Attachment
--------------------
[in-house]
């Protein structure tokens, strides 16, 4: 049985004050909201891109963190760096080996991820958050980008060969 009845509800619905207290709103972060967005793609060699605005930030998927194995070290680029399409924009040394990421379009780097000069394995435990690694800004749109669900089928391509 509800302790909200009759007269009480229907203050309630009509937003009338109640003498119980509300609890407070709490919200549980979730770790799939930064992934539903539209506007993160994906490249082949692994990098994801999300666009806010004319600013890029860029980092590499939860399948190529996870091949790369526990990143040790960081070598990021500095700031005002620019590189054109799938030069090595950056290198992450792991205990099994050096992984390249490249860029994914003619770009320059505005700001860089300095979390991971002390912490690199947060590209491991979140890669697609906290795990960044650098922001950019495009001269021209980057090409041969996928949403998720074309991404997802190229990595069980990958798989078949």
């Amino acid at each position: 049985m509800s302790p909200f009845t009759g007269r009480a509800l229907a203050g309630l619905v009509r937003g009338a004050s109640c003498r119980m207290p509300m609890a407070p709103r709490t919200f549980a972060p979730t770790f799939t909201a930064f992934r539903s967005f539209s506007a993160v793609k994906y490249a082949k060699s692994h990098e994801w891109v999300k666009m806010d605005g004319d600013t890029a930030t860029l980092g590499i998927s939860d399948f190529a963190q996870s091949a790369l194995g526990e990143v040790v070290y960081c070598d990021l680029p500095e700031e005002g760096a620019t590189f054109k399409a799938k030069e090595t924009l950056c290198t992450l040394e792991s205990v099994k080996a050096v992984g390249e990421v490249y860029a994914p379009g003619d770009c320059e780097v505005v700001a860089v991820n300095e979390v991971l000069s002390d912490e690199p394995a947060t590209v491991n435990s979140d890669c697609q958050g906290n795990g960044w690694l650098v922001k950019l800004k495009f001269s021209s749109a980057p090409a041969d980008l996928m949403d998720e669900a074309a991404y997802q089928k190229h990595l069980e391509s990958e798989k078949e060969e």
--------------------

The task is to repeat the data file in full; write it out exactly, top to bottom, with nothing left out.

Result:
[in-house]
């Protein structure tokens, strides 16, 4: 049985004050909201891109963190760096080996991820958050980008060969 009845509800619905207290709103972060967005793609060699605005930030998927194995070290680029399409924009040394990421379009780097000069394995435990690694800004749109669900089928391509 509800302790909200009759007269009480229907203050309630009509937003009338109640003498119980509300609890407070709490919200549980979730770790799939930064992934539903539209506007993160994906490249082949692994990098994801999300666009806010004319600013890029860029980092590499939860399948190529996870091949790369526990990143040790960081070598990021500095700031005002620019590189054109799938030069090595950056290198992450792991205990099994050096992984390249490249860029994914003619770009320059505005700001860089300095979390991971002390912490690199947060590209491991979140890669697609906290795990960044650098922001950019495009001269021209980057090409041969996928949403998720074309991404997802190229990595069980990958798989078949």
């Amino acid at each position: 049985m509800s302790p909200f009845t009759g007269r009480a509800l229907a203050g309630l619905v009509r937003g009338a004050s109640c003498r119980m207290p509300m609890a407070p709103r709490t919200f549980a972060p979730t770790f799939t909201a930064f992934r539903s967005f539209s506007a993160v793609k994906y490249a082949k060699s692994h990098e994801w891109v999300k666009m806010d605005g004319d600013t890029a930030t860029l980092g590499i998927s939860d399948f190529a963190q996870s091949a790369l194995g526990e990143v040790v070290y960081c070598d990021l680029p500095e700031e005002g760096a620019t590189f054109k399409a799938k030069e090595t924009l950056c290198t992450l040394e792991s205990v099994k080996a050096v992984g390249e990421v490249y860029a994914p379009g003619d770009c320059e780097v505005v700001a860089v991820n300095e979390v991971l000069s002390d912490e690199p394995a947060t590209v491991n435990s979140d890669c697609q958050g906290n795990g960044w690694l650098v922001k950019l800004k495009f001269s021209s749109a980057p090409a041969d980008l996928m949403d998720e669900a074309a991404y997802q089928k190229h990595l069980e391509s990958e798989k078949e060969e």